The two pillar solution, which has been worked on within the membership of the OECD/G20 group known as the Inclusive Framework, is designed to address the tax challenges of the digitalization of the global economy. Pillar One, which would reallocate profits of the largest and most profitable multinational companies to more jurisdictions, is expected to require a multilateral convention and tax treaty changes. Pillar Two would apply a global minimum tax of 15% to large multinationals on a country-by-country basis.
We will provide additional detail on the OECD agreement in a future True Insight.
The European Commission announced that it will publish legislation on December 22nd to translate the recently agreed 15% global minimum tax (per the OECD agreement, Pillar Two) into European law and to prevent tax avoidance through the abuse of shell companies. The EC also intends to publish its proposal for how to fund its long-term budget, which is expected to include a proposal for a digital tax. A bill for Pillar One of the OECD deal, which involves the reallocation of taxing rights, will be presented in 2022.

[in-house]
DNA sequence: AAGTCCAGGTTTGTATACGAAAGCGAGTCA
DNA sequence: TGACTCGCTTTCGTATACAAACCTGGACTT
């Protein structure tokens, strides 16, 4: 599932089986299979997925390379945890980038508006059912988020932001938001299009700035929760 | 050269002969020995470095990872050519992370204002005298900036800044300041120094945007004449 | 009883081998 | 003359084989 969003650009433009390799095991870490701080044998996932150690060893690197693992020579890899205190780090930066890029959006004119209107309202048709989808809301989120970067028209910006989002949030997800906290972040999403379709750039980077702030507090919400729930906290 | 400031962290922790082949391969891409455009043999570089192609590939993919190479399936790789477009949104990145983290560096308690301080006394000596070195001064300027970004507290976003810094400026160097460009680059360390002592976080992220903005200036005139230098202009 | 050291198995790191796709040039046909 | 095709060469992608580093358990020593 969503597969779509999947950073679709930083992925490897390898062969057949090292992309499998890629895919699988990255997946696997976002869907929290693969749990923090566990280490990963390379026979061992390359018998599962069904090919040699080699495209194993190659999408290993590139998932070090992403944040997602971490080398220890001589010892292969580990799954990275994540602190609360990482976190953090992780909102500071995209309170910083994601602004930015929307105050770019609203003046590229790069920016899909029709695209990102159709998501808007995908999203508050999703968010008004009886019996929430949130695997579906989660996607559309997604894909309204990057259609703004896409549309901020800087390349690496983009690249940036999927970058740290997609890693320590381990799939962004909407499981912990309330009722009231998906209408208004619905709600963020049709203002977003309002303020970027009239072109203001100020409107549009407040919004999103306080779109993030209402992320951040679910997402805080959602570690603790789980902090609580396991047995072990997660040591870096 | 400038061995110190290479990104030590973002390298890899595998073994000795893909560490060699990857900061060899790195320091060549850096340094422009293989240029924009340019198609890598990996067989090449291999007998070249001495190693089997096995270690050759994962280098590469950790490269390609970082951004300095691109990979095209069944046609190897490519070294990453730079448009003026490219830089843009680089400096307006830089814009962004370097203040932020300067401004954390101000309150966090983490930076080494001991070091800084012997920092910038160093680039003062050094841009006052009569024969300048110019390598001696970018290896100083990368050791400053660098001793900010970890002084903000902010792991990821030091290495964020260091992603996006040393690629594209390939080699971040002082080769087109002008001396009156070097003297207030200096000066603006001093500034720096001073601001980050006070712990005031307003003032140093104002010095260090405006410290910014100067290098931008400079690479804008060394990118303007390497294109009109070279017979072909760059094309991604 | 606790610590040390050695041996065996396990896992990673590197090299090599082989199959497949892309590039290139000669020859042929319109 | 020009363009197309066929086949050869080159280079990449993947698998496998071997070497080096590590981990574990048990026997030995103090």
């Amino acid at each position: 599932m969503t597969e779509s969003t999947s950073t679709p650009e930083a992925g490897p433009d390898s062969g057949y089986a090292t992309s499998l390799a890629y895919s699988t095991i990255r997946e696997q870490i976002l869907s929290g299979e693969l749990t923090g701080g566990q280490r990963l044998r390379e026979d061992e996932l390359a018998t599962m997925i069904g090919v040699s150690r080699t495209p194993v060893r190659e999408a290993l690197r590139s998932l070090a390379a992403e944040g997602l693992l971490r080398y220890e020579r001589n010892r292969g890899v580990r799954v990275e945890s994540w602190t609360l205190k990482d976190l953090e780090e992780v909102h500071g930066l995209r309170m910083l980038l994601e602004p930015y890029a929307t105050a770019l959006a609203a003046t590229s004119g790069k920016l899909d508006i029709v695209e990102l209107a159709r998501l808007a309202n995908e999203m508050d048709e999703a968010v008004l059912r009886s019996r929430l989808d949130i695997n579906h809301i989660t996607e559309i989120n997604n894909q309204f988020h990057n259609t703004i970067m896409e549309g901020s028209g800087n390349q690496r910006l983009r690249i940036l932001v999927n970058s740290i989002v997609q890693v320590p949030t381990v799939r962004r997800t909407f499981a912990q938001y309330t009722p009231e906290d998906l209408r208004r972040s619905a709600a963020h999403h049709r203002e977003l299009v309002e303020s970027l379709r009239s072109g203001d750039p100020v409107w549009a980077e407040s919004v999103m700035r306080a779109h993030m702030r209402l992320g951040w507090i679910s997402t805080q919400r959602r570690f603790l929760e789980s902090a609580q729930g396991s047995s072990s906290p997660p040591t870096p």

A European Union public tax reporting law rule for companies passed its last major step after 21 of the 27 EU countries agreed to ratify a public country-by-country reporting rule that had been agreed to provisionally in June by the European Parliament, which must now adopt the final rule. Under the rule, companies with global revenue above 750 million euros will have to disclose details of earnings, profits or losses, taxes paid and numbers of employees in each EU country and in jurisdictions on an EU tax haven list. The rule is likely to be effective in 2024 or 2025.
The European Commission released a consultation document that would standardize systems throughout the EU for claiming withholding tax relief on cross-border securities investments. Comments were due by October 26th and they will be used to draft a legislative proposal for 2022.